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Proceedings Paper

Investigation of microalgae with photon density waves
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Paper Abstract

Phototropic microalgae have a large potential for producing valuable substances for the feed, food, cosmetics, pigment, bioremediation, and pharmacy industries as well as for biotechnological processes. Today it is estimated that the microalgal aquaculture worldwide production is 5000 tons of dry matter per year (not taking into account processed products) making it an approximately $1.25 billion U.S. per year industry. For effective observation of the photosynthetic growth processes, fast on-line sensor systems that analyze the relevant biological and technical process parameters are preferred. The optical properties of the microalgae culture influence the transport of light in the photobioreactor and can be used to extract relevant information for efficient cultivation practices. Microalgae cultivation media show a combination of light absorption and scattering, which are influenced by the concentrations and the physical and chemical properties of the different absorbing and scattering species (e.g. pigments, cell components, etc.). Investigations with frequency domain photon density waves (PDW) allow for the examination of absorption and scattering properties of turbid media, namely the absorption and reduced scattering coefficient. The reduced scattering coefficient can be used to characterize physical and morphological properties of the medium, including the cell concentration, whereas the absorption coefficient correlates with the pigment content. Nannochloropsis oculata, a single-cell species of microalgae, were examined in a nutrient solution with photon density waves. The absorption and reduced scattering coefficients were experimentally determined throughout the cultivation process, and applied to gain information about the cell concentration and average cell radius.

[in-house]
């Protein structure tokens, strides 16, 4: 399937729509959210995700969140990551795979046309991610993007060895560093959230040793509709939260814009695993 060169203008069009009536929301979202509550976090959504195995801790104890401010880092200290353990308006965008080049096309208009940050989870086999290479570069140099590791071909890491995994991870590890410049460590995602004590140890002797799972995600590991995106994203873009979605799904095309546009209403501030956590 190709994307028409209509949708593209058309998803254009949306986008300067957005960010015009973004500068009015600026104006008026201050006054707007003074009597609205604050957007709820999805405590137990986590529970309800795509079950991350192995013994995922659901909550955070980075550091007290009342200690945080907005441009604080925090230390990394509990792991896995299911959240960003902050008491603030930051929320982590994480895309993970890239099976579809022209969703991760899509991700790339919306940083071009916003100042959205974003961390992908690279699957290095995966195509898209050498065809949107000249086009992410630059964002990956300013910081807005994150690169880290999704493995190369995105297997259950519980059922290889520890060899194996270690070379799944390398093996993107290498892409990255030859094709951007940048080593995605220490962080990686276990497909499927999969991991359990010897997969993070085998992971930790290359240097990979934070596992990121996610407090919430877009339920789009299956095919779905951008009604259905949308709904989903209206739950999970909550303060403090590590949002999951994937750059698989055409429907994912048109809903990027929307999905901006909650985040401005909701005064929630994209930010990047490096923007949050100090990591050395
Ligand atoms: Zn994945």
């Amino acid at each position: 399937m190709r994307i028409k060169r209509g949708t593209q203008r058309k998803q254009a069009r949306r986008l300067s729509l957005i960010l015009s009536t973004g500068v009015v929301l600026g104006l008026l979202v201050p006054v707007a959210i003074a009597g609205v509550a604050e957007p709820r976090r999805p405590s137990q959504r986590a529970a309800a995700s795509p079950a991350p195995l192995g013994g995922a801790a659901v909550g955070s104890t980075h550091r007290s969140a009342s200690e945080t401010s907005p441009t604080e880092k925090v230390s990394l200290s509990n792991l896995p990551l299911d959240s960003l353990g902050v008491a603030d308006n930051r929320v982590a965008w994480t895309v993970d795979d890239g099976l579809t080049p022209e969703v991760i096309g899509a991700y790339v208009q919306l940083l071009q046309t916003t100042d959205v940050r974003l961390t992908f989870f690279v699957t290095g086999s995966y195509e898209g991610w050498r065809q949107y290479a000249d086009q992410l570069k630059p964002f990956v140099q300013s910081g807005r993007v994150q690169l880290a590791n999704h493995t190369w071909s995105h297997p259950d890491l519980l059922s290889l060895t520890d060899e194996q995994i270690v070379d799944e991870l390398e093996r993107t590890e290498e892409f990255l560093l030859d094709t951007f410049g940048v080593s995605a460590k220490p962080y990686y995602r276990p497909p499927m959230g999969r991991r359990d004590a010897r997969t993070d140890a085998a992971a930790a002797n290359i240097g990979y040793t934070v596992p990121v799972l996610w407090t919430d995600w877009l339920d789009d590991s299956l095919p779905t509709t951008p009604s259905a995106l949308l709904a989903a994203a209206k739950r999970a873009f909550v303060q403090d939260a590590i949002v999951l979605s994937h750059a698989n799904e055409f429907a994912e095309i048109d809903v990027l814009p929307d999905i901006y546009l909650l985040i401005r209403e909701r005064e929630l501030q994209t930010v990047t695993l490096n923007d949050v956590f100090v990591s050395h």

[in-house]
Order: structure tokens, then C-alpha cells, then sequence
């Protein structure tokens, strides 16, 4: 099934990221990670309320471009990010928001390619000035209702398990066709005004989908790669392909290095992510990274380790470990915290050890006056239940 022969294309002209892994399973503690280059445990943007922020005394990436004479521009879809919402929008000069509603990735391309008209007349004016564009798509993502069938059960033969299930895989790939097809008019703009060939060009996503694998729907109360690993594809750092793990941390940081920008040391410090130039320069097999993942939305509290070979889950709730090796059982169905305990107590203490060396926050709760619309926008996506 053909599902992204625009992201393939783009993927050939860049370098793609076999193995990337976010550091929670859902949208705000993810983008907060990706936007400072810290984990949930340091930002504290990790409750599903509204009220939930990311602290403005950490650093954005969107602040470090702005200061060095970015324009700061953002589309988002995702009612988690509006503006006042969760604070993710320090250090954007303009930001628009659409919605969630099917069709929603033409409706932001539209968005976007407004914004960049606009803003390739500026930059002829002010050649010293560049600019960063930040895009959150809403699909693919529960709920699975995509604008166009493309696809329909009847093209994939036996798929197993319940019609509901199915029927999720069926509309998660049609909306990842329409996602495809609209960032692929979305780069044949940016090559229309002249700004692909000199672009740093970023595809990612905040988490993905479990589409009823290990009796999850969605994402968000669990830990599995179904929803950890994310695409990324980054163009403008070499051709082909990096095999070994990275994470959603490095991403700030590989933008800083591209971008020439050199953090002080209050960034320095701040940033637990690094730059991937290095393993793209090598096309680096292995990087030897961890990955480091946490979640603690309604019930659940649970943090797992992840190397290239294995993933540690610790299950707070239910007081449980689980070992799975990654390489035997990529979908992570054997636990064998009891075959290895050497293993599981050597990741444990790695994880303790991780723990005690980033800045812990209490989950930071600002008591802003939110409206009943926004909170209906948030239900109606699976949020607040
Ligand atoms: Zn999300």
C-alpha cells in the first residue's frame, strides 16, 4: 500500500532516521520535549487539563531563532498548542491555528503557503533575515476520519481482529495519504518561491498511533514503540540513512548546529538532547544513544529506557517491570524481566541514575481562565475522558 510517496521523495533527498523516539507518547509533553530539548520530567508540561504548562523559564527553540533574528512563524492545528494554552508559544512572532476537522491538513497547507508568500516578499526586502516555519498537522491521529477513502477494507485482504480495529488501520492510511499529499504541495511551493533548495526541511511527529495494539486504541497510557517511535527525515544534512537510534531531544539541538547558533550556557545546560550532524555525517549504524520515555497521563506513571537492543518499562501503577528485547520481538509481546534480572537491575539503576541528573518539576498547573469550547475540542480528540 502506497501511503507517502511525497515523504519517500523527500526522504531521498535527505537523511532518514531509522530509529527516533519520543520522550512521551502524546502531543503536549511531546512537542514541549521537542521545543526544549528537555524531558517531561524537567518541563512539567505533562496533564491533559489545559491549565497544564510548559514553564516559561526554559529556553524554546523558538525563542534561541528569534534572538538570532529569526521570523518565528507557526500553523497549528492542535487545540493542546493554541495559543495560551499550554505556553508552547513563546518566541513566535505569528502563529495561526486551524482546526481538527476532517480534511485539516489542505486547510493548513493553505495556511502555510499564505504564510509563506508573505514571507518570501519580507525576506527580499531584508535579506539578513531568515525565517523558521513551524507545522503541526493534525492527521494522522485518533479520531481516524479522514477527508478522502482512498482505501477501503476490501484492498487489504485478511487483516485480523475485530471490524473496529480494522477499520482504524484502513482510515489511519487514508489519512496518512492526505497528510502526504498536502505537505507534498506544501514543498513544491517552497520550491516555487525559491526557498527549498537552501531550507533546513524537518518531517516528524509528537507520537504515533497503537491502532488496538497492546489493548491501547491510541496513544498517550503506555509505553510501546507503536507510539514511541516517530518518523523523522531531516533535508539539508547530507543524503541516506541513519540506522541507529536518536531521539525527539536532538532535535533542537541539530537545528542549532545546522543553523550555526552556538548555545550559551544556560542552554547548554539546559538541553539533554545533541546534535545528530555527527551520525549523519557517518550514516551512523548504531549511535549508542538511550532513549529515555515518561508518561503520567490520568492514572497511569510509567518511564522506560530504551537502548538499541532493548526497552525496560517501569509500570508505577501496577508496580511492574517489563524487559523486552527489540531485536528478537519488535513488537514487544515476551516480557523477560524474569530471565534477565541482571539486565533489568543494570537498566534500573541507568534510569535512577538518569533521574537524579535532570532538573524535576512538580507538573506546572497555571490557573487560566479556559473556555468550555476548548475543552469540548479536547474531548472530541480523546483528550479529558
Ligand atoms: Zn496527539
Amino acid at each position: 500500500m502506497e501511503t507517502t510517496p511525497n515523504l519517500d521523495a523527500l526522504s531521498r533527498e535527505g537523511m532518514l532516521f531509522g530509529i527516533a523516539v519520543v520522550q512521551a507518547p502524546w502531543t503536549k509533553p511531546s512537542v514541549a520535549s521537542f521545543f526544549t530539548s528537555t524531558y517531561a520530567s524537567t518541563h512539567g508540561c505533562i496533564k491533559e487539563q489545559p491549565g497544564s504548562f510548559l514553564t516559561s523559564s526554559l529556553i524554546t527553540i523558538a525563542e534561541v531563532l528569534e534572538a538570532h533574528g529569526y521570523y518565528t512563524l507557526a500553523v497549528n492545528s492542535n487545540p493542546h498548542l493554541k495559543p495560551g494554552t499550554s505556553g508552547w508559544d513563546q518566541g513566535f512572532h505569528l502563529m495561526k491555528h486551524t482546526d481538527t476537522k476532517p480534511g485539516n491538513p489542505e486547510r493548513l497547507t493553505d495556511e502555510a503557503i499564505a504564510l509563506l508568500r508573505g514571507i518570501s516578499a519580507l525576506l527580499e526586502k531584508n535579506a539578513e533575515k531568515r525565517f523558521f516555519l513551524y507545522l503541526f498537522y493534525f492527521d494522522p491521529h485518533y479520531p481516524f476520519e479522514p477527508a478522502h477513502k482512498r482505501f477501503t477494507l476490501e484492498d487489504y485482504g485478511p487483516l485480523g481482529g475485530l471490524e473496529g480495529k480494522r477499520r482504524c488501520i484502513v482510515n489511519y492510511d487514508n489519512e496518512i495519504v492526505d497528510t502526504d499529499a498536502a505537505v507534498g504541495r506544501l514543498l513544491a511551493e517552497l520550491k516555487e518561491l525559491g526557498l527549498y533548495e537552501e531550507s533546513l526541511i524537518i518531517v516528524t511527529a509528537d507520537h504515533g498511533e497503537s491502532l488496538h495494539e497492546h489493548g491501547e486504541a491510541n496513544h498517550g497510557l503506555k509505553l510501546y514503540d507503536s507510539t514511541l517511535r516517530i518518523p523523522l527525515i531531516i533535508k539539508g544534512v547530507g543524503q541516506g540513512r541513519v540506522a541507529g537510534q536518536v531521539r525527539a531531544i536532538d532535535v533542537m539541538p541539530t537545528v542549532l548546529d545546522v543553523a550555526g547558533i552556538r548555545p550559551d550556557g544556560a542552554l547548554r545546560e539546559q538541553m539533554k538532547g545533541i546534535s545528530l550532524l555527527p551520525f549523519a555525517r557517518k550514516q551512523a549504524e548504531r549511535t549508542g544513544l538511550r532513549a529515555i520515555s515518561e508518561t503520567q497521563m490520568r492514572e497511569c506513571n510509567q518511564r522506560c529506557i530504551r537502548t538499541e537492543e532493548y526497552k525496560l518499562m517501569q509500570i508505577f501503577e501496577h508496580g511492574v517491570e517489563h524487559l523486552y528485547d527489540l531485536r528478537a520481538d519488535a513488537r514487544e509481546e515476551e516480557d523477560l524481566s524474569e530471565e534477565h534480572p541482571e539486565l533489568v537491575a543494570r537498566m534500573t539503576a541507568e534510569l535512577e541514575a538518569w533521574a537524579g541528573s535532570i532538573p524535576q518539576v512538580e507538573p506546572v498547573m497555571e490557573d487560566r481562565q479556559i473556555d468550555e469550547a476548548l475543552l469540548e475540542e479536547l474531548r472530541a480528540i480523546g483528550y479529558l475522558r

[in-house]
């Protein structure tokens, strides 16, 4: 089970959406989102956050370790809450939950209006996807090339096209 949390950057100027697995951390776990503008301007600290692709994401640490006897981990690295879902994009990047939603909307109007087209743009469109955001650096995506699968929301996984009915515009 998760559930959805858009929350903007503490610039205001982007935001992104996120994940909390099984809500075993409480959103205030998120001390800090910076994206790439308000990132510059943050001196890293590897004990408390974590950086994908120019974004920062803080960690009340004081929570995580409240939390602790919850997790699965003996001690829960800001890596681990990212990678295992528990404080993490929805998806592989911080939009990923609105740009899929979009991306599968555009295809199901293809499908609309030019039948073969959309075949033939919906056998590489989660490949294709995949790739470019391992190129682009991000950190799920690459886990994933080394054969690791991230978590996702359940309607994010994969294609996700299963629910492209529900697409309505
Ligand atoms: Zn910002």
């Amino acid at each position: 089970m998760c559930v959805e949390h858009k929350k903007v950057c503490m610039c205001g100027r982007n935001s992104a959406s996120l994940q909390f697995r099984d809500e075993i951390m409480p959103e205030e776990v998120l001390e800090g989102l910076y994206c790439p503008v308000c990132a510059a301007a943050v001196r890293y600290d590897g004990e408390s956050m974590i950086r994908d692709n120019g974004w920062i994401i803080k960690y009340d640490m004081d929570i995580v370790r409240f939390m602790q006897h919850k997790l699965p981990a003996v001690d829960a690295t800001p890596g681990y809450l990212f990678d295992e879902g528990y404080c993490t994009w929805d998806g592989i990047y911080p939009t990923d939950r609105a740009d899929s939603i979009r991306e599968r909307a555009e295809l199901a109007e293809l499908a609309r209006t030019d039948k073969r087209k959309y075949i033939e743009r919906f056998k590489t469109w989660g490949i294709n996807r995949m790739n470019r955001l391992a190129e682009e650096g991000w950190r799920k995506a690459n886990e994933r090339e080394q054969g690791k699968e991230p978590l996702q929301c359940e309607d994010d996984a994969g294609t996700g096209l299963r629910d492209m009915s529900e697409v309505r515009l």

Paper Details

Date Published: 22 October 2007
PDF: 10 pages
Proc. SPIE 6761, Optics for Natural Resources, Agriculture, and Foods II, 67610J (22 October 2007); doi: 10.1117/12.733825
Show Author Affiliations
Christine Frankovitch, Univ. of Potsdam (Germany)
Oliver Reich, Univ. of Potsdam (Germany)
Hans-Gerd Löhmannsröben, Univ. of Potsdam (Germany)


Published in SPIE Proceedings Vol. 6761:
Optics for Natural Resources, Agriculture, and Foods II
Yud-Ren Chen; George E. Meyer; Shu-I Tu, Editor(s)

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